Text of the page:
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Economic Insights

An inverted yield curve is not a reliable predictor of U.S. recession.

The U.S. Treasury yield curve recently inverted, with long-term rates falling below short-term rates.

 

State of Inversion: The U.S. Treasury Yield Curve
Yield on U.S. Treasuries for indicated maturities, as of June 4, 2019

Source: Bloomberg. Chart represents yield of U.S. Treasury securities across available maturities as of June 4, 2019.
The historical data are for illustrative purposes only, do not represent the performance of any specific portfolio managed by Lord Abbett or any particular investment, and are not intended to predict or depict future results. Investors may experience different results.
Past performance is not a reliable indicator or guarantee of future results.

 

Why might this be a concern? An inverted yield curve is often seen as a predictor of recession. Indeed, the last five U.S. recessions have been preceded by inversions. But not every inversion is immediately followed by a recession.

 

An Inverted Yield Curve Signals Recession—Except When It Doesn’t
Yield curve differential of the three-year U.S. Treasury note and the one-month U.S. Treasury bill (monthly except for endpoint), June 30, 1961–June 4, 2019

Source: Bloomberg. Shaded areas indicate recessionary periods. False signals are points at which the yield curve inverted and then subsequently turned positive without occurrence of recession.
Performance quoted above is historical. Yield curve represents differential between three-year and one-month U.S. Treasury yields. The historical data are for illustrative purposes only, do not represent the performance of any specific portfolio managed by Lord Abbett or any particular investment, and are not intended to predict or depict future results. Investors may experience different results.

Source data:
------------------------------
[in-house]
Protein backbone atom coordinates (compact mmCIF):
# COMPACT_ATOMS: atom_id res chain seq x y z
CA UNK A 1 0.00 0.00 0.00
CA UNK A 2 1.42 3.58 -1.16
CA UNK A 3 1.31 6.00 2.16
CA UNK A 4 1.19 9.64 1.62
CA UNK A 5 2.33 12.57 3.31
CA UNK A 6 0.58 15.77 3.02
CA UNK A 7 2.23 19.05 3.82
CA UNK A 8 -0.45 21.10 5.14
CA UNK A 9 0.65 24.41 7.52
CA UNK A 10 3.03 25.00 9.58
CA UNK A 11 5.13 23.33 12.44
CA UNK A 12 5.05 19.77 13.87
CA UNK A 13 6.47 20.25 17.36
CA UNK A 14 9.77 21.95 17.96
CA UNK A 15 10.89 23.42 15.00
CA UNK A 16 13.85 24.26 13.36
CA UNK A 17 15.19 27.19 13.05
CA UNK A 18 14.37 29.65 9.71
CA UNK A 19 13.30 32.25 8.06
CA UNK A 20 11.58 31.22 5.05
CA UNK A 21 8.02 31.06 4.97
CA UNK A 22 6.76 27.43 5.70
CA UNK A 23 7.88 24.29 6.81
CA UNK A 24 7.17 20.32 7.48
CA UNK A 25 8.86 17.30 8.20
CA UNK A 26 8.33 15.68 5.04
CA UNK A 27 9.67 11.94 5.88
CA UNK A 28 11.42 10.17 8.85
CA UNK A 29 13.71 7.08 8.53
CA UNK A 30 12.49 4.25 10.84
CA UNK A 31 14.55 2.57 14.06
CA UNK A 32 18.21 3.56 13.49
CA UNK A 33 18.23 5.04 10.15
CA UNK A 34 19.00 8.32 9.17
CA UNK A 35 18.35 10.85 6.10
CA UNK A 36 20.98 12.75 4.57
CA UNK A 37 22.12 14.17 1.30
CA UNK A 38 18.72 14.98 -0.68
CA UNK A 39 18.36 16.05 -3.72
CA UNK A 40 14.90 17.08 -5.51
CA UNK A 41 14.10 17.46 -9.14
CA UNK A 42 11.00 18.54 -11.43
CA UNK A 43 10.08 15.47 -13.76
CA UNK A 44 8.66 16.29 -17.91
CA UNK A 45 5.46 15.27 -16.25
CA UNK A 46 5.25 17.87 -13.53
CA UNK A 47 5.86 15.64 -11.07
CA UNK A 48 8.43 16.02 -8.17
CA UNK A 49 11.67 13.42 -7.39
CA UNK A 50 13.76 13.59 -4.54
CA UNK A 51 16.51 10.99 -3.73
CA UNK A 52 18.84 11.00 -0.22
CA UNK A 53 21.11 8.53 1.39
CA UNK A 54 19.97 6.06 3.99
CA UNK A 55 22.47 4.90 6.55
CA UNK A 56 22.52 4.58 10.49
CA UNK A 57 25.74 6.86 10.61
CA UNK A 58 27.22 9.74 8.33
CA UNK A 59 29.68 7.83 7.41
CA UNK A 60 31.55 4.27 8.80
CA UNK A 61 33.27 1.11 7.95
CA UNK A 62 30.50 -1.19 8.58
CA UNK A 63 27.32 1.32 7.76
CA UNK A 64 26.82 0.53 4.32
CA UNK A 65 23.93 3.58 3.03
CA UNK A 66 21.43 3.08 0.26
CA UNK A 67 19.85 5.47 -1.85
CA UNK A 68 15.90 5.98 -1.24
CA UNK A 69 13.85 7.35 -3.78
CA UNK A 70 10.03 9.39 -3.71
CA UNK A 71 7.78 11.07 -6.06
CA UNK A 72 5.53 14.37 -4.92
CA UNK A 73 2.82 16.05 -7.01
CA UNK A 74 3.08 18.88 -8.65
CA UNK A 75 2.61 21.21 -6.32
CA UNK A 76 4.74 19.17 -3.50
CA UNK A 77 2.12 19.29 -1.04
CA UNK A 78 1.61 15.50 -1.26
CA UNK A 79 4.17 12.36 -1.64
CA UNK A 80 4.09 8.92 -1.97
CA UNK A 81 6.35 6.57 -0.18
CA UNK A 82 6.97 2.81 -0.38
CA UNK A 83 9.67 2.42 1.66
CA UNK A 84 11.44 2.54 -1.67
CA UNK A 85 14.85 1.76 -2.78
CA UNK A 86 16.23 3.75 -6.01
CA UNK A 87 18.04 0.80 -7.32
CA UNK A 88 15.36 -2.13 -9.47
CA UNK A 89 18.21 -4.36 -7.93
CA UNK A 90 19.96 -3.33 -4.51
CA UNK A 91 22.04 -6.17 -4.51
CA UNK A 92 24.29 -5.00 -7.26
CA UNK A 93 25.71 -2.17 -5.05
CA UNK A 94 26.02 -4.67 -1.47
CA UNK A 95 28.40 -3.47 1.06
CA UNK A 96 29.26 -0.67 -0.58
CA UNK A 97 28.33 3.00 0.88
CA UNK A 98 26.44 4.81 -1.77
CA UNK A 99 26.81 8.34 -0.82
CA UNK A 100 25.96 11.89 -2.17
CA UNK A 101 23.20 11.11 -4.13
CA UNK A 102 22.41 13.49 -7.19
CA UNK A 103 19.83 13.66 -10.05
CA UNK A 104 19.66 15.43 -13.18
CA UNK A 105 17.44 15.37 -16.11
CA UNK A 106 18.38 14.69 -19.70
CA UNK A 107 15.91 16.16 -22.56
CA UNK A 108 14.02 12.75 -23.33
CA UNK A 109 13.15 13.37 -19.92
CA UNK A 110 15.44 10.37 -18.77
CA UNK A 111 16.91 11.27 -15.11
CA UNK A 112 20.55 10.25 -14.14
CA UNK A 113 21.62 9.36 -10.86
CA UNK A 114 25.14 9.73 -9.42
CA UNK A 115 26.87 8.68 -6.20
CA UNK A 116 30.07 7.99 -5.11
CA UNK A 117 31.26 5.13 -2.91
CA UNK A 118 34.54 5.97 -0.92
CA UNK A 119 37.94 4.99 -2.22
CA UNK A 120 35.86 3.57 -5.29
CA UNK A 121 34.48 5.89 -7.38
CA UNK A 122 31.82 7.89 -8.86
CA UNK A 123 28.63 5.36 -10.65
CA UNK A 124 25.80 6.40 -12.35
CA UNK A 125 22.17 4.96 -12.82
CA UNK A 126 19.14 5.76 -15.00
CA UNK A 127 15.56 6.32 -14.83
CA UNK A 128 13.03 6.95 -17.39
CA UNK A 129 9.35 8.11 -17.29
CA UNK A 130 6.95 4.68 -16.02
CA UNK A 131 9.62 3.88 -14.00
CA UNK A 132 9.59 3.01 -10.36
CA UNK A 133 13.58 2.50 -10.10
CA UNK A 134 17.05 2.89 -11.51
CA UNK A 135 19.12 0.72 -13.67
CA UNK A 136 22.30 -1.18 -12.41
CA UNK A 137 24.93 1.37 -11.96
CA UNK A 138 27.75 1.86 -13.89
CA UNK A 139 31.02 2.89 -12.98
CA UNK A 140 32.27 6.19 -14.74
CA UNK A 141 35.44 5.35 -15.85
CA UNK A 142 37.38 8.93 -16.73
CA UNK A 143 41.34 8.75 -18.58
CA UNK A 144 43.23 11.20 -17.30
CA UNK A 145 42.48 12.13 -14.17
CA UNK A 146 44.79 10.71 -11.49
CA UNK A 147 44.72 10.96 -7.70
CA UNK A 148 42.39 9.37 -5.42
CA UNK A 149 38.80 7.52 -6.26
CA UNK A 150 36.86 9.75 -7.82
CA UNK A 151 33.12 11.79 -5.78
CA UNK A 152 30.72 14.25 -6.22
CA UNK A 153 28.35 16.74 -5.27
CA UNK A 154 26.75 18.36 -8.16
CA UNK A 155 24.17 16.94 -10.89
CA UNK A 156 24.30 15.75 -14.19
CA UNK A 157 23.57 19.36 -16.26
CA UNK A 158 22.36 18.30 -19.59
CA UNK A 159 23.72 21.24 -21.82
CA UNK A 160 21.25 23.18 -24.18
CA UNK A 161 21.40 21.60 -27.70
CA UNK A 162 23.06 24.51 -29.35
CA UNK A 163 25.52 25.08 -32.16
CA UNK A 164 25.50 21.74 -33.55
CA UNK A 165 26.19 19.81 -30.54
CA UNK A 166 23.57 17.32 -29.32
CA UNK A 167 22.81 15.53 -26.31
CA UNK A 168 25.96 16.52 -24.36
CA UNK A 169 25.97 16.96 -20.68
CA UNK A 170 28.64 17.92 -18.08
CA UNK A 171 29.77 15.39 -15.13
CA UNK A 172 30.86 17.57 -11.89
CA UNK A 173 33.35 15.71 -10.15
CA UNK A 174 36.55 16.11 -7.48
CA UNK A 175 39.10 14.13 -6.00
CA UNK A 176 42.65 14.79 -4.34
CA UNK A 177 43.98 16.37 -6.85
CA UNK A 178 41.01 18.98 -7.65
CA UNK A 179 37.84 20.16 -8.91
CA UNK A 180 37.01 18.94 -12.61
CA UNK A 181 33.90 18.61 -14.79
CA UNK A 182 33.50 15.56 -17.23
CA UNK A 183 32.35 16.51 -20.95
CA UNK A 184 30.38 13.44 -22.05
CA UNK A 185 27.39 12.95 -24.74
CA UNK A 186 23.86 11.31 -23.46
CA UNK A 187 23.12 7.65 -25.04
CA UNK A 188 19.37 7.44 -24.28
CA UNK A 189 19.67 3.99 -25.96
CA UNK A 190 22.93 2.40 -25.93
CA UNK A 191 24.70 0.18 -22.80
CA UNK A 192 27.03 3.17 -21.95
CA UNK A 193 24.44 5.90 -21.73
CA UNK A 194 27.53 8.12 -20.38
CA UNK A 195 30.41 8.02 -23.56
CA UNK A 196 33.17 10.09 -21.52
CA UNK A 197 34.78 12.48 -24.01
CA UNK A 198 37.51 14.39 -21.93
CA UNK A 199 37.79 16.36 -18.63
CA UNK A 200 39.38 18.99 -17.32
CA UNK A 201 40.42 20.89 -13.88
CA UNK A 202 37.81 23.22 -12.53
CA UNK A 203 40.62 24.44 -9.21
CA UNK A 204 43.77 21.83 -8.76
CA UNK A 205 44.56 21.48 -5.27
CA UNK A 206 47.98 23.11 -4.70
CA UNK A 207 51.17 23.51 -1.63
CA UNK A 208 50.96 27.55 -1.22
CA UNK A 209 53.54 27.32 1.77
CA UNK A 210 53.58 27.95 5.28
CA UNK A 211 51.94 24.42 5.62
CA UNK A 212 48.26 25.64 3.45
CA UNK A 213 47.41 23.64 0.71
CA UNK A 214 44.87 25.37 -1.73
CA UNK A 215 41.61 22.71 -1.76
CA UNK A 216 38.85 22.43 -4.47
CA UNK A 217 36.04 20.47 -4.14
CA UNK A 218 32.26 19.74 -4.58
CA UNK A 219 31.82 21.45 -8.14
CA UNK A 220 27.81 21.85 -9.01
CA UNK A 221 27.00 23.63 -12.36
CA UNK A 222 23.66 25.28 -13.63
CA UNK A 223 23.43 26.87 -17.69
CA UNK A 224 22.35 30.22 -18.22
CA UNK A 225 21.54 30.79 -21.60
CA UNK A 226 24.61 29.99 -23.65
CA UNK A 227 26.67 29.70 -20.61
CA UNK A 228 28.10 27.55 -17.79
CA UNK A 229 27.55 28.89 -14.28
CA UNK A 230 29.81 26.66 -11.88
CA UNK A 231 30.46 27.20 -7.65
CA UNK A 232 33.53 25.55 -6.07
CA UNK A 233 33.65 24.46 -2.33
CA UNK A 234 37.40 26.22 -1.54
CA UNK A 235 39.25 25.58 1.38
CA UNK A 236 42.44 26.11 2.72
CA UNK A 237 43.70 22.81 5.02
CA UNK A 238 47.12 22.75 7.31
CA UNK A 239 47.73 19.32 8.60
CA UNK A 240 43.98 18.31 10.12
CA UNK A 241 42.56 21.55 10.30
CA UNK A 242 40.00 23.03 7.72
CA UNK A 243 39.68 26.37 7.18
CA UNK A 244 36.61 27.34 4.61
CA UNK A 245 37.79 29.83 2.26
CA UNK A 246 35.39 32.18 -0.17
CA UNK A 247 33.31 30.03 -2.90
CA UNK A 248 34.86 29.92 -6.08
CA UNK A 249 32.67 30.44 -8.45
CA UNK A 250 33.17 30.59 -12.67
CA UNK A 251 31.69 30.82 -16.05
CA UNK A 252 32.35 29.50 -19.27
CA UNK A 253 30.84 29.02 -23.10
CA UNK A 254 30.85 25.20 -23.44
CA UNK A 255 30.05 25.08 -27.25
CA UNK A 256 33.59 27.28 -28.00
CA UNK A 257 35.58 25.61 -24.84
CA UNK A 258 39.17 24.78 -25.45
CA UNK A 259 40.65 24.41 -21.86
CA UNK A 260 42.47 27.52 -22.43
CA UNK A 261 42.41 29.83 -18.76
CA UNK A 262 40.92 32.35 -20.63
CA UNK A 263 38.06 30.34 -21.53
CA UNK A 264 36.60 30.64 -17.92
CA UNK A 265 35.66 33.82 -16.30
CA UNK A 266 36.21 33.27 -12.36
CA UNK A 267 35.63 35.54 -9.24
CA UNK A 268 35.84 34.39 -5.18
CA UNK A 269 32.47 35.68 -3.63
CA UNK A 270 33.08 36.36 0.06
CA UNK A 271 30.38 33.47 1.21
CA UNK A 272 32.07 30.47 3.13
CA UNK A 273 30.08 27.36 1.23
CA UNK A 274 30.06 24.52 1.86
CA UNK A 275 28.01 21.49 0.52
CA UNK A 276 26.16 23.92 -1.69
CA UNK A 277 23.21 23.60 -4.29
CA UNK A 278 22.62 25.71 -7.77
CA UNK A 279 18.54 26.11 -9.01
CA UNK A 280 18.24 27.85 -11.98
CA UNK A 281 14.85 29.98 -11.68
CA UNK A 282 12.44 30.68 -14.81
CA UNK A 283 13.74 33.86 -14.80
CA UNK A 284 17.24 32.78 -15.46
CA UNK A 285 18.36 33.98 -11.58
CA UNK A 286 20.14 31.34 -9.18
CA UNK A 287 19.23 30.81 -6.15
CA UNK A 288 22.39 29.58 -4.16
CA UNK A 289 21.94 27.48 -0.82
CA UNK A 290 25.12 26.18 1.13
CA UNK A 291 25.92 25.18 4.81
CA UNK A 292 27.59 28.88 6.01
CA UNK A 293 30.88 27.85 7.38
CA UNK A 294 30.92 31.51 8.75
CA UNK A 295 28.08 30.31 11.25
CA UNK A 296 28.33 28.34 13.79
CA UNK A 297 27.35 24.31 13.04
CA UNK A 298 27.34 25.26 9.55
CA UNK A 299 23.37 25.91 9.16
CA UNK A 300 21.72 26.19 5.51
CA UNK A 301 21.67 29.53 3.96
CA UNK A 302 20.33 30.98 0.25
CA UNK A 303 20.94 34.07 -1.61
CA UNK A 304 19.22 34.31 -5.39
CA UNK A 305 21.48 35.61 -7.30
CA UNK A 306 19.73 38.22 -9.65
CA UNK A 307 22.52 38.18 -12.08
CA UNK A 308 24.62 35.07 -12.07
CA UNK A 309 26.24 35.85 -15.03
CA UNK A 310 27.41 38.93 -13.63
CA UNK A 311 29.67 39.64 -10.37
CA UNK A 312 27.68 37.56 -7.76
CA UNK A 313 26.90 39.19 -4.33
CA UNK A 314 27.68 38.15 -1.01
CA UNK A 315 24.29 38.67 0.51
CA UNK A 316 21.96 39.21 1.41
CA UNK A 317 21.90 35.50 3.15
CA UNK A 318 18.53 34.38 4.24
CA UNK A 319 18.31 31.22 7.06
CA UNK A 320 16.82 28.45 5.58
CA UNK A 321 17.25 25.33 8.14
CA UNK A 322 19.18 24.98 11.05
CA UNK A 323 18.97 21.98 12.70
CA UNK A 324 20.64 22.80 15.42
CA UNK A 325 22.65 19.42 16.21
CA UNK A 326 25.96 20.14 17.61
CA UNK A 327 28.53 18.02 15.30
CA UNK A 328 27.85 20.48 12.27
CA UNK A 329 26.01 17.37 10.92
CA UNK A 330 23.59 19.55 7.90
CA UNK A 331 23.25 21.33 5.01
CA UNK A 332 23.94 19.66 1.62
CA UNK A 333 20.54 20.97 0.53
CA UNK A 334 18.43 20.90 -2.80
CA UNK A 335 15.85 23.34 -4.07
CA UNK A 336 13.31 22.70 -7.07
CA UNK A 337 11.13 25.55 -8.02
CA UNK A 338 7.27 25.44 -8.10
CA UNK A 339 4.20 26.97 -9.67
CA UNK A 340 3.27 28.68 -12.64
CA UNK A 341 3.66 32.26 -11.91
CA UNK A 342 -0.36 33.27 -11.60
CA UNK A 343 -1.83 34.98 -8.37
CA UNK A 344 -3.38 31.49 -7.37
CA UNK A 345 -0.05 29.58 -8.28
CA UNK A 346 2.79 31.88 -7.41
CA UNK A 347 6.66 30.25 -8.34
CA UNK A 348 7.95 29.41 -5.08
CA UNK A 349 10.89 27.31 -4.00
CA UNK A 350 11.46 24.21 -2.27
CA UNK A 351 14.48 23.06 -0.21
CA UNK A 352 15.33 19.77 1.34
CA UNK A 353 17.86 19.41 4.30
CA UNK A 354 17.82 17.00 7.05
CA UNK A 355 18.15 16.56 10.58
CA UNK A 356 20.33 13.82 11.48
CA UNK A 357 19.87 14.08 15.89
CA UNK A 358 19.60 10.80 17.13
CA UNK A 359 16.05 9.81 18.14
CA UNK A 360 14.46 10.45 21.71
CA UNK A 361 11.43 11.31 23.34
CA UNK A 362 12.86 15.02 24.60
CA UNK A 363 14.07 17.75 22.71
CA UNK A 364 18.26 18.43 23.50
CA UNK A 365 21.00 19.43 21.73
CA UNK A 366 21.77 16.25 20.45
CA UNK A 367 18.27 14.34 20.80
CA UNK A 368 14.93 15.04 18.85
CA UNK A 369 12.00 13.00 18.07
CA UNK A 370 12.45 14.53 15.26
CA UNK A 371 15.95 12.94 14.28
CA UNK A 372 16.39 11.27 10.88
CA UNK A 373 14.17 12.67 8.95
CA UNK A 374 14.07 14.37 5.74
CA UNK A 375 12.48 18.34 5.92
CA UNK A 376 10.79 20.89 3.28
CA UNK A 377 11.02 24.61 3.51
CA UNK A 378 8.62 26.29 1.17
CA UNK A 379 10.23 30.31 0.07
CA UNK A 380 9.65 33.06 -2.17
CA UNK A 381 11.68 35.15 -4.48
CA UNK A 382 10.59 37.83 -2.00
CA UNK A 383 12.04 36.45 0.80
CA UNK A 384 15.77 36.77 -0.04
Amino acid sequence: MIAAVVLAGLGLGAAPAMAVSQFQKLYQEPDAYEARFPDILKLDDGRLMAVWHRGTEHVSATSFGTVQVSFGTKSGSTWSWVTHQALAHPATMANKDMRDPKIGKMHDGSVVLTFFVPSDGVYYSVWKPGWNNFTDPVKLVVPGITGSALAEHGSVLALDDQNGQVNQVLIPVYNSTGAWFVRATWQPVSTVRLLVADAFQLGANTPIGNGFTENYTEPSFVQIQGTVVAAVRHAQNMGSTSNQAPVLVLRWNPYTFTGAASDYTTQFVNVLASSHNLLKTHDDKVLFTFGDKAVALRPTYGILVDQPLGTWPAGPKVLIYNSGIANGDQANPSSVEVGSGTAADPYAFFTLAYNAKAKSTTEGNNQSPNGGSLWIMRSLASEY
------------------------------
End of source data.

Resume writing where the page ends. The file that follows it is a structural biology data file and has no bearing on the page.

Past performance is not a reliable indicator or guarantee of future results.

 

Instead of a narrow focus on the yield curve, Lord Abbett experts suggest examining a broad range of indicators to gauge the health of the U.S. economy. By those lights, the decade-long U.S. expansion appears poised to continue.

 

Table 1. What Are Key Recession Indicators Signaling?

Source: The Conference Board; Bloomberg; U.S. Federal Reserve; and the U.S. Federal Reserve Banks of Chicago, Philadelphia, and Atlanta. Data are most recent available (as of June 6, 2019).
The historical data are for illustrative purposes only, do not represent the performance of any specific portfolio managed by Lord Abbett or any particular investment, and are not intended to predict or depict future results. Investors may experience different results.
Past performance is not a reliable indicator or guarantee of future results.

 

In our view, the strength of recent economic indicators, along with measures of U.S. financial conditions, have negated the recession warning given by the inverted yield curve and suggest the end of the current economic expansion is not on the horizon yet.

–Giulio Martini, Lord Abbett Director of Strategic Asset Allocation

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